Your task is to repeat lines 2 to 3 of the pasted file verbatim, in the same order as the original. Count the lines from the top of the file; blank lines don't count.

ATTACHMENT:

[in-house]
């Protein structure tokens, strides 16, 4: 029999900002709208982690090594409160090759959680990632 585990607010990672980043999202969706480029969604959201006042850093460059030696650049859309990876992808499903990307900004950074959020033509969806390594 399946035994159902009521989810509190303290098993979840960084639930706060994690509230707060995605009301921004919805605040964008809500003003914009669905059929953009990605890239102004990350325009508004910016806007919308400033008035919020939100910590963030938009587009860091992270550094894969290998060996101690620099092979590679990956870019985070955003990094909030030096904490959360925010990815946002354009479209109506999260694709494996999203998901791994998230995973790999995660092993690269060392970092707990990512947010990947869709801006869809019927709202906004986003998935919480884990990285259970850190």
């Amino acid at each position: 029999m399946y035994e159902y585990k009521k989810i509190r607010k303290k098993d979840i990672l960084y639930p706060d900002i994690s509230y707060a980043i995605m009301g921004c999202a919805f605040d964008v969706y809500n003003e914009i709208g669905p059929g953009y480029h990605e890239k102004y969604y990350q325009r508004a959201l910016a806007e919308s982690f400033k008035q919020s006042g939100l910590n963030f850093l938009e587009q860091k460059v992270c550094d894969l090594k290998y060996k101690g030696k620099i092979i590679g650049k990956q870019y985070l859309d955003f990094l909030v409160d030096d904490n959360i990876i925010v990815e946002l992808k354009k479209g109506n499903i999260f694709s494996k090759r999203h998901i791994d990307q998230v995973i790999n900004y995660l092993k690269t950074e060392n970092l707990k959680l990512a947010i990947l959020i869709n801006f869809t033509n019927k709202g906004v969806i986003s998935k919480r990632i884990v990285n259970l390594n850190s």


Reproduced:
């Protein structure tokens, strides 16, 4: 029999900002709208982690090594409160090759959680990632 585990607010990672980043999202969706480029969604959201006042850093460059030696650049859309990876992808499903990307900004950074959020033509969806390594 399946035994159902009521989810509190303290098993979840960084639930706060994690509230707060995605009301921004919805605040964008809500003003914009669905059929953009990605890239102004990350325009508004910016806007919308400033008035919020939100910590963030938009587009860091992270550094894969290998060996101690620099092979590679990956870019985070955003990094909030030096904490959360925010990815946002354009479209109506999260694709494996999203998901791994998230995973790999995660092993690269060392970092707990990512947010990947869709801006869809019927709202906004986003998935919480884990990285259970850190």
């Amino acid at each position: 029999m399946y035994e159902y585990k009521k989810i509190r607010k303290k098993d979840i990672l960084y639930p706060d900002i994690s509230y707060a980043i995605m009301g921004c999202a919805f605040d964008v969706y809500n003003e914009i709208g669905p059929g953009y480029h990605e890239k102004y969604y990350q325009r508004a959201l910016a806007e919308s982690f400033k008035q919020s006042g939100l910590n963030f850093l938009e587009q860091k460059v992270c550094d894969l090594k290998y060996k101690g030696k620099i092979i590679g650049k990956q870019y985070l859309d955003f990094l909030v409160d030096d904490n959360i990876i925010v990815e946002l992808k354009k479209g109506n499903i999260f694709s494996k090759r999203h998901i791994d990307q998230v995973i790999n900004y995660l092993k690269t950074e060392n970092l707990k959680l990512a947010i990947l959020i869709n801006f869809t033509n019927k709202g906004v969806i986003s998935k919480r990632i884990v990285n259970l390594n850190s």